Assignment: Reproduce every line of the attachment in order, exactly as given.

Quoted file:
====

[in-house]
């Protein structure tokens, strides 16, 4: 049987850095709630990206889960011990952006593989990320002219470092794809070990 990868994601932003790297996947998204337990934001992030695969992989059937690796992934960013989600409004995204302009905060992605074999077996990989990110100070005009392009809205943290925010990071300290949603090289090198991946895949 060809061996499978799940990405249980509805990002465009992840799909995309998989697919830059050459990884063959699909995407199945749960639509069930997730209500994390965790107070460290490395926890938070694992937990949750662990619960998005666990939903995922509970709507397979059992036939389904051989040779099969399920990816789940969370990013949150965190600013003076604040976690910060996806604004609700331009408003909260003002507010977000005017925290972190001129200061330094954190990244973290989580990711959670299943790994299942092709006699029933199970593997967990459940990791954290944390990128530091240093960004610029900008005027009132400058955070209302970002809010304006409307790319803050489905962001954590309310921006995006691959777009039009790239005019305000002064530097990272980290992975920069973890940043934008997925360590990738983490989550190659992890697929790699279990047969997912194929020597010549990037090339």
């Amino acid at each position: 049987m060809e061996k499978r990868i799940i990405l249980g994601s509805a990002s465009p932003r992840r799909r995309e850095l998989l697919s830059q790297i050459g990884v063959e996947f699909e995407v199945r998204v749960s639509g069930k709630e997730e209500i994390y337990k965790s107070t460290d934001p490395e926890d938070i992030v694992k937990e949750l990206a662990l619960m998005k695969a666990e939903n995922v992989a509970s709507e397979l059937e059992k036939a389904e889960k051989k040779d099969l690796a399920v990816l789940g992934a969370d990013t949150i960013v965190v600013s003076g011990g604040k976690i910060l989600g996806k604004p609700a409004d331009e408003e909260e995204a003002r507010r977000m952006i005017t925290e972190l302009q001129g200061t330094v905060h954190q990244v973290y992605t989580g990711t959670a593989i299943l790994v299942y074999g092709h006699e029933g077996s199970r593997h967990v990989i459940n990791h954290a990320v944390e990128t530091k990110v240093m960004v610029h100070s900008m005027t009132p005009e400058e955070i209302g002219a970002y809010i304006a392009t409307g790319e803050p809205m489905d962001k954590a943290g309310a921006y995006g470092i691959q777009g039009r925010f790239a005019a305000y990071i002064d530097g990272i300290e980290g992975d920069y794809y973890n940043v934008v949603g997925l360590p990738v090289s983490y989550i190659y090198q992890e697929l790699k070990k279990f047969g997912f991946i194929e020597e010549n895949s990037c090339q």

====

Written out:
[in-house]
């Protein structure tokens, strides 16, 4: 049987850095709630990206889960011990952006593989990320002219470092794809070990 990868994601932003790297996947998204337990934001992030695969992989059937690796992934960013989600409004995204302009905060992605074999077996990989990110100070005009392009809205943290925010990071300290949603090289090198991946895949 060809061996499978799940990405249980509805990002465009992840799909995309998989697919830059050459990884063959699909995407199945749960639509069930997730209500994390965790107070460290490395926890938070694992937990949750662990619960998005666990939903995922509970709507397979059992036939389904051989040779099969399920990816789940969370990013949150965190600013003076604040976690910060996806604004609700331009408003909260003002507010977000005017925290972190001129200061330094954190990244973290989580990711959670299943790994299942092709006699029933199970593997967990459940990791954290944390990128530091240093960004610029900008005027009132400058955070209302970002809010304006409307790319803050489905962001954590309310921006995006691959777009039009790239005019305000002064530097990272980290992975920069973890940043934008997925360590990738983490989550190659992890697929790699279990047969997912194929020597010549990037090339």
């Amino acid at each position: 049987m060809e061996k499978r990868i799940i990405l249980g994601s509805a990002s465009p932003r992840r799909r995309e850095l998989l697919s830059q790297i050459g990884v063959e996947f699909e995407v199945r998204v749960s639509g069930k709630e997730e209500i994390y337990k965790s107070t460290d934001p490395e926890d938070i992030v694992k937990e949750l990206a662990l619960m998005k695969a666990e939903n995922v992989a509970s709507e397979l059937e059992k036939a389904e889960k051989k040779d099969l690796a399920v990816l789940g992934a969370d990013t949150i960013v965190v600013s003076g011990g604040k976690i910060l989600g996806k604004p609700a409004d331009e408003e909260e995204a003002r507010r977000m952006i005017t925290e972190l302009q001129g200061t330094v905060h954190q990244v973290y992605t989580g990711t959670a593989i299943l790994v299942y074999g092709h006699e029933g077996s199970r593997h967990v990989i459940n990791h954290a990320v944390e990128t530091k990110v240093m960004v610029h100070s900008m005027t009132p005009e400058e955070i209302g002219a970002y809010i304006a392009t409307g790319e803050p809205m489905d962001k954590a943290g309310a921006y995006g470092i691959q777009g039009r925010f790239a005019a305000y990071i002064d530097g990272i300290e980290g992975d920069y794809y973890n940043v934008v949603g997925l360590p990738v090289s983490y989550i190659y090198q992890e697929l790699k070990k279990f047969g997912f991946i194929e020597e010549n895949s990037c090339q």